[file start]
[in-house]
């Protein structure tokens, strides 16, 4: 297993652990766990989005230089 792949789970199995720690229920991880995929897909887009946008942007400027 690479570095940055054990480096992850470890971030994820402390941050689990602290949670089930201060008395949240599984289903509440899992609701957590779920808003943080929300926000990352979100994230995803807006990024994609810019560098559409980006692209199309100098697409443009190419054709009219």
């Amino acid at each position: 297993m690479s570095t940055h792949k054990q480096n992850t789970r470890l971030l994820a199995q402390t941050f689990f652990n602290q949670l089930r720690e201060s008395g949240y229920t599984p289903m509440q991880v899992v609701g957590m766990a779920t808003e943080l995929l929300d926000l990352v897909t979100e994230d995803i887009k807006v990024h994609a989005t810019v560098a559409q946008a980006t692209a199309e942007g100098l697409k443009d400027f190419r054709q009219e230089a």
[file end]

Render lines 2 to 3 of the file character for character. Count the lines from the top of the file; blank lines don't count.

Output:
């Protein structure tokens, strides 16, 4: 297993652990766990989005230089 792949789970199995720690229920991880995929897909887009946008942007400027 690479570095940055054990480096992850470890971030994820402390941050689990602290949670089930201060008395949240599984289903509440899992609701957590779920808003943080929300926000990352979100994230995803807006990024994609810019560098559409980006692209199309100098697409443009190419054709009219």
């Amino acid at each position: 297993m690479s570095t940055h792949k054990q480096n992850t789970r470890l971030l994820a199995q402390t941050f689990f652990n602290q949670l089930r720690e201060s008395g949240y229920t599984p289903m509440q991880v899992v609701g957590m766990a779920t808003e943080l995929l929300d926000l990352v897909t979100e994230d995803i887009k807006v990024h994609a989005t810019v560098a559409q946008a980006t692209a199309e942007g100098l697409k443009d400027f190419r054709q009219e230089a």